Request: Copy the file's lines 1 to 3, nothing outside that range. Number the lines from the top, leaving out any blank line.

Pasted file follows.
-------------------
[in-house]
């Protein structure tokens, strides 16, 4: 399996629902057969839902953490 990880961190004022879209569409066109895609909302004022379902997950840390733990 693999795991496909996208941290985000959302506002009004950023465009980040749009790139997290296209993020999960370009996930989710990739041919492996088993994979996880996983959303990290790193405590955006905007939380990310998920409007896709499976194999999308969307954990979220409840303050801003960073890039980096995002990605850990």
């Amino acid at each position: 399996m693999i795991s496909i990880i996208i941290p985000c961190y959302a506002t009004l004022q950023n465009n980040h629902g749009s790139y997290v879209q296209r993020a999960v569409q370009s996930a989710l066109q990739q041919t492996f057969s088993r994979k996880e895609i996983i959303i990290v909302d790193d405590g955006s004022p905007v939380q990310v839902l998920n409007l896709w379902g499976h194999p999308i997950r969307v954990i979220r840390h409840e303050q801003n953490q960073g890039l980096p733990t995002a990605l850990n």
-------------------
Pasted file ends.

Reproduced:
[in-house]
């Protein structure tokens, strides 16, 4: 399996629902057969839902953490 990880961190004022879209569409066109895609909302004022379902997950840390733990 693999795991496909996208941290985000959302506002009004950023465009980040749009790139997290296209993020999960370009996930989710990739041919492996088993994979996880996983959303990290790193405590955006905007939380990310998920409007896709499976194999999308969307954990979220409840303050801003960073890039980096995002990605850990």
């Amino acid at each position: 399996m693999i795991s496909i990880i996208i941290p985000c961190y959302a506002t009004l004022q950023n465009n980040h629902g749009s790139y997290v879209q296209r993020a999960v569409q370009s996930a989710l066109q990739q041919t492996f057969s088993r994979k996880e895609i996983i959303i990290v909302d790193d405590g955006s004022p905007v939380q990310v839902l998920n409007l896709w379902g499976h194999p999308i997950r969307v954990i979220r840390h409840e303050q801003n953490q960073g890039l980096p733990t995002a990605l850990n």